For Lent this year, I committed to completing Vinita Hampton Wright’s Set the World on Fire: A 4-Week Personal Retreat with the Female Doctors of the Church. It was an incredible opportunity to get to know four powerhouse saints who … Continue reading
Bishop Athanasius Schneider’s book “The Catholic Mass” is an incredible testament to the beauty and symbolism of the Catholic Mass. While some might argue that Bishop Schneider is longing for a past that has passed, I believe that he does a wonderful job of showing how the Catholic Mass has always been intended as the sacred union of the human and divine, the temporal and the eternal, the physical and the spiritual. Though he definitely has a strong preference for the Traditional Latin Mass over the Novus Ordo, many of his assertions can be applied to the new rite just as easily as they can be applied to the old.
Bishop Schneider advocates for the importance of beauty. The Catholic Mass is meant to be beautiful. Beauty, as one of the transcendentals, has the power to draw man to Truth and Goodness. It is intimately linked with man’s desire for truth, and his desire to be good. Since we live in a world that seems to be pride itself in its ability to create ugliness, it should come as no surprise that we also live in a world that embraces relativism in matters pertaining to both truth and goodness. The world tries to convince us that what is true for you might not be true for me, and what is good for you might not be good for me. The Catholic Mass should remind us that we as human persons are naturally drawn to the true, good, and beautiful. To do that, the Mass must be beautiful itself. But as long as we keep choosing ugly architecture, ugly vestments, and ugly music, man’s search for God will be hindered. And the Catholic Mass should never be a hindrance in man’s search for God.
Bishop Schneider advocates for the importance of history. One of my favorite things about this book was that Bishop Schneider backed up all of his assertions with history. Curious when Catholics began receiving Holy Communion on the hand? This book will tell you when and why the change was made (and why it shouldn’t have been made). I wasn’t convinced of every assertion he made, but I certainly can’t claim that Bishop Schneider doesn’t know his history. The Catholic Mass should be a seamless representation of the Church’s existence, both past and present. When we celebrate the Mass, we should be able to see where we’ve come from, and Mass should not be filled with innovations that make it difficult to recognize as the same Mass that was celebrated by the apostles and early martyrs, as well as the later mystics and theologians. The Catholic Mass should draw us into a Communion of Saints that spans millennia.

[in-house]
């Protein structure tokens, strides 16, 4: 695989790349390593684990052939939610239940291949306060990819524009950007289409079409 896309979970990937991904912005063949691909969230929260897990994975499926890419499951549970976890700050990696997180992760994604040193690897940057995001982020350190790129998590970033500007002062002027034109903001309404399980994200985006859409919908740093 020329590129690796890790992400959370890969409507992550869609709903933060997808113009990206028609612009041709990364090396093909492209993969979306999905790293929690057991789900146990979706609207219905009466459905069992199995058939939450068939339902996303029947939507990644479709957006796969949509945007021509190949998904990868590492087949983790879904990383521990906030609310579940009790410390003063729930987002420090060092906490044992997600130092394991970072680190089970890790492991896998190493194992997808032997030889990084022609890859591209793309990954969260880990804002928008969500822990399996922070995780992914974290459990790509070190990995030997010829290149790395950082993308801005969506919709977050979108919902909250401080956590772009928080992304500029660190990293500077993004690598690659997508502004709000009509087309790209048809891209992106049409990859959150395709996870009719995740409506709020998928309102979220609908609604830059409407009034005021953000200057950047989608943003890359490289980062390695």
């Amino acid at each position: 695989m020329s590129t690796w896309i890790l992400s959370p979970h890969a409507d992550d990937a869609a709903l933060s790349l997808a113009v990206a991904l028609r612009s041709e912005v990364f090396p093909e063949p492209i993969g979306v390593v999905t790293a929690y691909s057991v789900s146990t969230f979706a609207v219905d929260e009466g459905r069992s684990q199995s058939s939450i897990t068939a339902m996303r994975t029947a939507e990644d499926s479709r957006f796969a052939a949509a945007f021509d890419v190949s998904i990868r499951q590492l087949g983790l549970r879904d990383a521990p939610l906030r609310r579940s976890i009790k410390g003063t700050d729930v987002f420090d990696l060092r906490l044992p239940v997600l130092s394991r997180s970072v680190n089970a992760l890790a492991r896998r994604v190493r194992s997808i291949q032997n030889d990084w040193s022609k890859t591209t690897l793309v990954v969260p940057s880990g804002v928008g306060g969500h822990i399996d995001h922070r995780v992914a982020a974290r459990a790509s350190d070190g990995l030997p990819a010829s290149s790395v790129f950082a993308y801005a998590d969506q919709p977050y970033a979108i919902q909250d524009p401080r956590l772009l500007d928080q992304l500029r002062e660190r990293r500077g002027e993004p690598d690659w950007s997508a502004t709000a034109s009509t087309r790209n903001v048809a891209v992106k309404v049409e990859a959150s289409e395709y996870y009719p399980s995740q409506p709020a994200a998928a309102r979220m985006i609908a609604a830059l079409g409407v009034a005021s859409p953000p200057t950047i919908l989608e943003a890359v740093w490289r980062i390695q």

Bishop Schneider advocates for the importance of symbolism. Catholicism is so rich in symbolism, and the Mass is just as rich in its sacramentality. Everything is meant to communicate more than just itself to us. Water has the power to forgive sins. Bread and wine can become the Body and Blood of Jesus Christ. Chapel veils remind us of the sacredness of the Church, the Bride of Christ. Facing East reminds us of the promise that came with the sunrise on that first Easter morning. Bishop Schneider does an incredible job of reminding us how symbolic the Mass can be, if done well. The Catholic Mass, in any form, is meant to draw man to God, and its rich symbolism has so much power to do that for us.
Finally, Bishop Schneider advocates for the importance of reverence for the sacred. Man satisfies the deepest pull of his nature when he worships God. Man was created for worship. The Catholic Mass is a sacred liturgy, the joining of heaven and earth, the gathering of the entire Church- the Church militant, the Church suffering, and the Church triumphant- for the purpose of worshipping God. Yes, the Mass is where we are filled with God’s life. Yes, we do “get something” when we go to Mass, but that’s not the whole point. We are also meant to give. We are meant to give God praise and worship, to love and adore Him. God does not need anything from us, but we need to worship Him to the best of our ability. It’s what we were made to do, and as Bishop Athanasius Schneider so beautifully demonstrates, the Mass was given to us to help us do just that. So if you’re looking to read something to remind you of your God-given call to worship, this is the book for you.
When we consider some of the most popular saints- St. Therese of Lisieux, St. Francis of Assisi, and St. John of the Cross, just to name a few- we contemplate the lives of holy men and women living in Catholic Europe. If we had to name five saints that came from America, we’d probably struggle to do so. Our nation is still young, especially when compared to countries like Spain, France, and Italy, where Catholicism has existed and dominated for millennia. We can only claim a handful of canonized saints as American.